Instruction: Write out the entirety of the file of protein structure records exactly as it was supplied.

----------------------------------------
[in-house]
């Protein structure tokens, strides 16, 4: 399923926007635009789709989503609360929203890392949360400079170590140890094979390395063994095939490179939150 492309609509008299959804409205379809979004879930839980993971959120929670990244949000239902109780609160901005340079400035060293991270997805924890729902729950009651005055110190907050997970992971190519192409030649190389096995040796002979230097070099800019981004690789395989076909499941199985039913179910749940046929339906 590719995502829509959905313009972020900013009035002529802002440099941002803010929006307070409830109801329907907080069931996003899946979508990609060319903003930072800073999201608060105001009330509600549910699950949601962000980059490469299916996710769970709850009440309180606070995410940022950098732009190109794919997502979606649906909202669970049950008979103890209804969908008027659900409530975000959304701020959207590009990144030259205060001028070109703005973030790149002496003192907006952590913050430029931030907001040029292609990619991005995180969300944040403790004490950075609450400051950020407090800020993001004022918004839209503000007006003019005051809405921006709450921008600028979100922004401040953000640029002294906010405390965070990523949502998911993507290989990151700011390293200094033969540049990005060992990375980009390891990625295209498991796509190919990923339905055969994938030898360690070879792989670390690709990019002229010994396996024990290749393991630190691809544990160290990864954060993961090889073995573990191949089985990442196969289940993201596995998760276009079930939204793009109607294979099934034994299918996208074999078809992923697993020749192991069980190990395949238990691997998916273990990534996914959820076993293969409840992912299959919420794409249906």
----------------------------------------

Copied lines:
[in-house]
């Protein structure tokens, strides 16, 4: 399923926007635009789709989503609360929203890392949360400079170590140890094979390395063994095939490179939150 492309609509008299959804409205379809979004879930839980993971959120929670990244949000239902109780609160901005340079400035060293991270997805924890729902729950009651005055110190907050997970992971190519192409030649190389096995040796002979230097070099800019981004690789395989076909499941199985039913179910749940046929339906 590719995502829509959905313009972020900013009035002529802002440099941002803010929006307070409830109801329907907080069931996003899946979508990609060319903003930072800073999201608060105001009330509600549910699950949601962000980059490469299916996710769970709850009440309180606070995410940022950098732009190109794919997502979606649906909202669970049950008979103890209804969908008027659900409530975000959304701020959207590009990144030259205060001028070109703005973030790149002496003192907006952590913050430029931030907001040029292609990619991005995180969300944040403790004490950075609450400051950020407090800020993001004022918004839209503000007006003019005051809405921006709450921008600028979100922004401040953000640029002294906010405390965070990523949502998911993507290989990151700011390293200094033969540049990005060992990375980009390891990625295209498991796509190919990923339905055969994938030898360690070879792989670390690709990019002229010994396996024990290749393991630190691809544990160290990864954060993961090889073995573990191949089985990442196969289940993201596995998760276009079930939204793009109607294979099934034994299918996208074999078809992923697993020749192991069980190990395949238990691997998916273990990534996914959820076993293969409840992912299959919420794409249906």